Tuesday, July 13, 2010


I thought this short documentary to be really interesting and enlightening!

Using historical materials and personal interviews, the documentary tells the story of some of the over 800 men who traveled from British Honduras (now Belize) to Scotland in 1941 to work as foresters. Their stories and the stories of other Black men and women from the commonwealth can be seen at the Imperial War Museum in London.

Approximately 16,000 men from the West Indies volunteered to fight for Britain in the First World War, and over 10,000 servicemen and women answered the call of the "Mother Country" during the Second World War. Thousands more served as merchant seamen. From "War to Windrush" is an exhibit that explores how, despite facing discrimination during their service, many former Black West Indian servicemen and women and civilian war workers returned to settle in Britain after the Second World War.

Imperial War Museum London
Lambeth Road, London SE1 6HZ
10.00am – 6.00pm
Enquiries 020 7416 5320/5321
From the archives courtesy of Chris Slight -- the Ship that brought the first Forestry workers (also known as the Treefellers) to Scotland.


Pam said...

Linda, this is so interesting. My uncle, George Perriott was also in World War II. He said when he was in Jerusalem he chipped a little piece of rock off the entrance to what they said was Jesus' tomb. He always told me that story as a child growing up. He was very proud of being in the army and being overseas.

Bernadine Faber said...

Very interesting Linda. It would be nice to do a Family investigation to see if we have family that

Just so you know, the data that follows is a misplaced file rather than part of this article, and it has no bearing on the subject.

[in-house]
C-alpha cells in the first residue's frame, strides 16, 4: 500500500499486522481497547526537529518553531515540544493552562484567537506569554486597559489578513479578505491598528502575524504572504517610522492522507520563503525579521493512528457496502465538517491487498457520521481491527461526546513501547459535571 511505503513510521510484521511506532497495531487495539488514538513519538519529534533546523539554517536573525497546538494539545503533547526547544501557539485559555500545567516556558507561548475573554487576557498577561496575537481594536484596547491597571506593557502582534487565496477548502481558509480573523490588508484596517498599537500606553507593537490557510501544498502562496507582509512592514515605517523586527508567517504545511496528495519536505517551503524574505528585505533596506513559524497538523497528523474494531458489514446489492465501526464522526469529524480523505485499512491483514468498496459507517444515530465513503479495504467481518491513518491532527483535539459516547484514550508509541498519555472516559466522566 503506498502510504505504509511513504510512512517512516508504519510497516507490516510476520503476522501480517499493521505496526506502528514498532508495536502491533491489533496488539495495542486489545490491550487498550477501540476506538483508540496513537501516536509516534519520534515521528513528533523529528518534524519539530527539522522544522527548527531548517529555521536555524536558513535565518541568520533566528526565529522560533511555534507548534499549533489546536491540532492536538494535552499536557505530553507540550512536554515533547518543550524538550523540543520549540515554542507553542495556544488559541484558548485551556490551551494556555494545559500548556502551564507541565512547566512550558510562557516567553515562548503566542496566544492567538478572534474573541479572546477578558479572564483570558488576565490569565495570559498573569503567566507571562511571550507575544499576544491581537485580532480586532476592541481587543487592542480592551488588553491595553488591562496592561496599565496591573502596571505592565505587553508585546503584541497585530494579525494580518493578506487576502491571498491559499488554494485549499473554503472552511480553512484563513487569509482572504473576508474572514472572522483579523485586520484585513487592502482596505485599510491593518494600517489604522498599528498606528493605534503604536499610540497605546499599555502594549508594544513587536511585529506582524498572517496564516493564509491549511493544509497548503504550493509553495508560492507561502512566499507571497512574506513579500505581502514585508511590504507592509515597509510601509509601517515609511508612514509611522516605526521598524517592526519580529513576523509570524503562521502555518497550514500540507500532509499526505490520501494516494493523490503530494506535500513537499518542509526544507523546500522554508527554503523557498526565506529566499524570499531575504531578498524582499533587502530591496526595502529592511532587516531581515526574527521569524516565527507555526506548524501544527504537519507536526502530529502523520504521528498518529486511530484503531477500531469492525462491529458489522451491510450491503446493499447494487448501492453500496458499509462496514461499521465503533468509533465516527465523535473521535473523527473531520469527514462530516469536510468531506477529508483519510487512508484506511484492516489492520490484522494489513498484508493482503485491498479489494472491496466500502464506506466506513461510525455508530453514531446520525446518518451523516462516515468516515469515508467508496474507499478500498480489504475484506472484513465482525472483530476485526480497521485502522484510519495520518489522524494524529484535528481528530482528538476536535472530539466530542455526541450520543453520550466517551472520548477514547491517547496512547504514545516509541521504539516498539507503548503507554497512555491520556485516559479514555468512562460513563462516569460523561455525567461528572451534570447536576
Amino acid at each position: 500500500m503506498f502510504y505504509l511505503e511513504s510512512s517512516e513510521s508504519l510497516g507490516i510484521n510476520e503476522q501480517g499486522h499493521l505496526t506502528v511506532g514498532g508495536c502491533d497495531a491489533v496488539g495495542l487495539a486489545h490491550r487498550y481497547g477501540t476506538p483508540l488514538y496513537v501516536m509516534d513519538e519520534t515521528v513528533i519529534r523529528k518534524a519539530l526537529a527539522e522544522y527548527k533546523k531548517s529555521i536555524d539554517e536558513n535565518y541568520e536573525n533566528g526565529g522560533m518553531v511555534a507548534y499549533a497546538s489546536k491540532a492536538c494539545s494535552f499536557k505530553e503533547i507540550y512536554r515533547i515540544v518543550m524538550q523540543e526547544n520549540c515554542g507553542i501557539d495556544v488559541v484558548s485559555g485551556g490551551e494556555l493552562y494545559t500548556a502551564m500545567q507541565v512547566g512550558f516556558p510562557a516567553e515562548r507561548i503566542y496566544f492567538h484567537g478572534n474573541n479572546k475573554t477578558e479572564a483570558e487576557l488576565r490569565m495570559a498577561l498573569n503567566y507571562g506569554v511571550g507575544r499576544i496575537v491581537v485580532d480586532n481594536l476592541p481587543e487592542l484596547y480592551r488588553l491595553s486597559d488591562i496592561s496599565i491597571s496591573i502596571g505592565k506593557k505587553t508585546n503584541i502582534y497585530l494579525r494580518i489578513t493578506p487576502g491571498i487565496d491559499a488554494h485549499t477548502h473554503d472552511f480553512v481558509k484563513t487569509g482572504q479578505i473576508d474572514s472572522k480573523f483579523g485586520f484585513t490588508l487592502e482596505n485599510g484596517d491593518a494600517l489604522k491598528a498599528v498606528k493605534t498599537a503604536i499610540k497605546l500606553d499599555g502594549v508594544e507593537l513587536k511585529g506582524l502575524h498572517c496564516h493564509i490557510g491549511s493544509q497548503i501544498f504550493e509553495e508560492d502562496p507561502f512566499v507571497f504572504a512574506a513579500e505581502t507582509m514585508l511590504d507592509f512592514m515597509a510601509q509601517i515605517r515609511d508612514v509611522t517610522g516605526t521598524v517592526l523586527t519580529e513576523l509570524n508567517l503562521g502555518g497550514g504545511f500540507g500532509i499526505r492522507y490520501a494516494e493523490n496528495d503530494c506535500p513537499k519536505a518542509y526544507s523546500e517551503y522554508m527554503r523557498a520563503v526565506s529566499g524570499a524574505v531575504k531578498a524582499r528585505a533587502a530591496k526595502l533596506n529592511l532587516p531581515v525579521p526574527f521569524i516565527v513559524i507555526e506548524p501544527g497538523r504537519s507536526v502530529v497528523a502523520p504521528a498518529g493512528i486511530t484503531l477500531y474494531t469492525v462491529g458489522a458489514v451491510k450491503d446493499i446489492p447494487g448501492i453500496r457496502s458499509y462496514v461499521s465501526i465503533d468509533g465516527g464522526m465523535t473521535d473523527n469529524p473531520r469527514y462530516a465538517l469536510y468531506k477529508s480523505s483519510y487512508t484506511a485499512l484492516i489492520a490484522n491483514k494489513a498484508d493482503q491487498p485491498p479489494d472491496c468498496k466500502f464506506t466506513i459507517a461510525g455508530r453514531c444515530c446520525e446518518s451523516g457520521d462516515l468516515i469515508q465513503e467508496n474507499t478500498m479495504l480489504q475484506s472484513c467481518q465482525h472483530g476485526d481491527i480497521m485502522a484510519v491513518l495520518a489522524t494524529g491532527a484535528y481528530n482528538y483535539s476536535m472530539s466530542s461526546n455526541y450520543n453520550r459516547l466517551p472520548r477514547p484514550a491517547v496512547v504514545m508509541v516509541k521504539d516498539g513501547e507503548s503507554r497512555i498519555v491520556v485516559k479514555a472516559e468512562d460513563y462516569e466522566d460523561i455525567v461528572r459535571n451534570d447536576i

I will check out the website of the Imperial War Museum. Very Interesting.

Thanks again Linda, Good Information.

Wil said...

Nice article Linda, and thanks for all your work.


Cherry Cadle said...

Linda, I am thinking this is the best one yet. You wouldn't believe the discussion this video sparked with my family. I am humbled to learned of our belizeans who left their country to serve in Scotland. I am also sad at the same time, thinking of their family that was left behind and for some never to see them again. This video should be shown at our schools and on the local tv stations so that these men be remembered as the heroes they are. Thank you for the History lesson.

Ruth said...


You and I seem to think a lot alike. I am in the process of gathering the names of the people from Belize who server in the 2 great wars.

This will help a lot!!


Unknown said...

Thelma said..
Thanks Linda for showing this great video, only last month I was looking on the internet for info on The British Honduras Regiment after I found my fathers badge. He used to tell me of the fun they used to have in Scotland and how easy it was cutting the soft wood. They also used to water down the rum and sell it to the locals. Sadly one of the boats comming from Belize was hit by a German tropedo, my father lost many dear friends. He chose to stay in the UK, and said if they wanted to go home they were offering a piece of land. He thought he could make his fortune here. The British Government has only recently started to recognise those brave men and women from commonwealth countries who gave up their lives to come and support the war effort.Without those thousands of people the British would have lost the war.

Christine Quan Perriott said...

Hey Linda, my compliments on your site, I find your blogs and posting very interesting, informative and in tune with almost everything. Very free thinking style and open mind opinions. A terrifc job i must say...

Christine Quan Perriott

Angela Palacio said...

Linda great post. Cherry I agree with your sentiment. This did take it's toll on the family if they were married. My grand aunt just passed away. She is one of the wife that was virtually abondoned by her husband going to Scotland and not returning. So she had to care for her children and subsequently her grandchildren as a single parent.

Mel said...

This was really, reall,y really interesting!! Thanks so much for posting--where/how did you find it?

(and i love the village life cashew processing you tube video, too....absolutely wonderful,..!!)


Unknown said...

Hi All

if this thread is still alaive you might be interested to know that the documentary 'Tree fellers' about the BHFU and some of the men who stayed in Scotland is now available on line at http://www.asylumpictures.com/tree.htm

Linda Crawford said...

Robin McPherson, thank you very much. Mr. Sam Martinez is the only Belizean still alive and today is his birthday; he is 104 yrs young.

Much appreciation.